State takeover of ineffective schools: piece of cake or can of worms?
''Where's the beef?'' An educational version of the popular hamburger commercial is cooking in the Kentucky General Assembly. But it isn't about the hot lunch program.
Kentucky lawmakers, questioning where the learning is in some schools, want authority to take over individual school districts judged to be ''academically bankrupt.''
Very few states have, or even seek, so direct a statutory link between academic performance and state control. Most have broadly worded laws that allow for a state to take over a school district only in extreme financial situations or other unusual circumstances.
Kentucky seeks a much more active role in making sure schools meet academic standards by stating what the performance of students must be - instead of merely having a say in what they should be.
''The crisis in confidence on the part of the public about education is still the biggest problem we face,'' says Alice McDonald, Kentucky superintendent of public instruction. ''It is absolutely necessary to move accountability legislation through before we can go back to the legislature and ask for more of the public's money. We need to have the proof in hand that we have been doing a good job.''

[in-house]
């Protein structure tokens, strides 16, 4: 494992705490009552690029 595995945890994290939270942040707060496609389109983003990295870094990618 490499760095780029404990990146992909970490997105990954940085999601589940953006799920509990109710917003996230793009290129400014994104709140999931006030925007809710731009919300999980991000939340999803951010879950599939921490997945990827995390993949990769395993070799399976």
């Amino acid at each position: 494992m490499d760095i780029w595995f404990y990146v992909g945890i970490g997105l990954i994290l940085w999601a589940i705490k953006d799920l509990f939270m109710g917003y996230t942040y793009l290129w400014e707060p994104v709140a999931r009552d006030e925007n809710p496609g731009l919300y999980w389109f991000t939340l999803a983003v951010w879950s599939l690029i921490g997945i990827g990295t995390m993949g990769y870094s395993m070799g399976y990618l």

The state Senate recently passed an academic deficiency bill that would allow the State Board of Education to step in and run a school district that shows significant failure in providing its students with a sound education. The bill is almost certain to pass in the House, say education observers there, and it has the full endorsement of Gov. Martha Layne Collins.
The academic-bankruptcy bill would empower a state accreditation team to determine whether citizens' complaints about a school district are valid or whether deficiencies do exist, even if there has been no complaint. If so, the state board would send in consultants to develop, with local school officials, an ''educational-improvement plan'' that states how the problems would be solved in a given period of time.
But the need for improvements would be based on more than just standardized-test scores. Dropout and attendance rates, accreditation reports, teacher certification requirements, and other factors would be considered, says Barbara McDaniel, speaking for the state Department of Public Instruction.
The bill would allow the state to allocate up to 25 percent of a district's money to meet the goals of the improvement plan. Ultimately, the state would also have authority to remove the superintendent and school board members.
''We aren't going to rush right into a school and close it down,'' says Ms. McDonald. Direct state control would take place over a period of two to three years, she says. And if the state ever does declare a school bankrupt, ''We're pretty sure it would only happen once. Other problem districts would get the message,'' she says. Ms. McDonald emphasizes that the overwhelming majority of Kentucky's schools are doing a good job and that the proposal is really a way to offer help to a district experiencing difficulties.